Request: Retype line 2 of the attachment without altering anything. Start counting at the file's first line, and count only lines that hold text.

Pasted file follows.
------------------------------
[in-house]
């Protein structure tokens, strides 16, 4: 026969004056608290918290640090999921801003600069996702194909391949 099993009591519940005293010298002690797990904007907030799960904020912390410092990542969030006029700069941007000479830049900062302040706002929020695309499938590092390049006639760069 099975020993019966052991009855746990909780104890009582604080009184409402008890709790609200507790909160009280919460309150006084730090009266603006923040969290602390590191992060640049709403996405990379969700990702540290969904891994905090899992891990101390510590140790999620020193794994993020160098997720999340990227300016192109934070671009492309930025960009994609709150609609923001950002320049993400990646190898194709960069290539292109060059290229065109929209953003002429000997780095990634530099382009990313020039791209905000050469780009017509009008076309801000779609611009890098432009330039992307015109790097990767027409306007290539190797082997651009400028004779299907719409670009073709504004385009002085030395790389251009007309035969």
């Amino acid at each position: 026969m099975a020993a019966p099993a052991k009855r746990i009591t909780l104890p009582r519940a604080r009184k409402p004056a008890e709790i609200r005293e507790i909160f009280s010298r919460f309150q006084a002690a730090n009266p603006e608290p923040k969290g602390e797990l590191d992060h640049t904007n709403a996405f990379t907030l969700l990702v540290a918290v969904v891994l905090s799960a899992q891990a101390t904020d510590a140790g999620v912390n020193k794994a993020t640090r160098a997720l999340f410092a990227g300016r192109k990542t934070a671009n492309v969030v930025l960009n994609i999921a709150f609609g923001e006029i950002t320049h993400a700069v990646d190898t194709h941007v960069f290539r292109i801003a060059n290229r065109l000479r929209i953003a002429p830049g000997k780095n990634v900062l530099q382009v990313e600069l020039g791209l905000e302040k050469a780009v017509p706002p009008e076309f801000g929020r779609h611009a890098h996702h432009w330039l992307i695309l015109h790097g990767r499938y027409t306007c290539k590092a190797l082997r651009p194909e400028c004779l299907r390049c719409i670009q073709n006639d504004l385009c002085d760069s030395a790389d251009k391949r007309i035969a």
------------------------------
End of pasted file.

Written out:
């Protein structure tokens, strides 16, 4: 026969004056608290918290640090999921801003600069996702194909391949 099993009591519940005293010298002690797990904007907030799960904020912390410092990542969030006029700069941007000479830049900062302040706002929020695309499938590092390049006639760069 099975020993019966052991009855746990909780104890009582604080009184409402008890709790609200507790909160009280919460309150006084730090009266603006923040969290602390590191992060640049709403996405990379969700990702540290969904891994905090899992891990101390510590140790999620020193794994993020160098997720999340990227300016192109934070671009492309930025960009994609709150609609923001950002320049993400990646190898194709960069290539292109060059290229065109929209953003002429000997780095990634530099382009990313020039791209905000050469780009017509009008076309801000779609611009890098432009330039992307015109790097990767027409306007290539190797082997651009400028004779299907719409670009073709504004385009002085030395790389251009007309035969």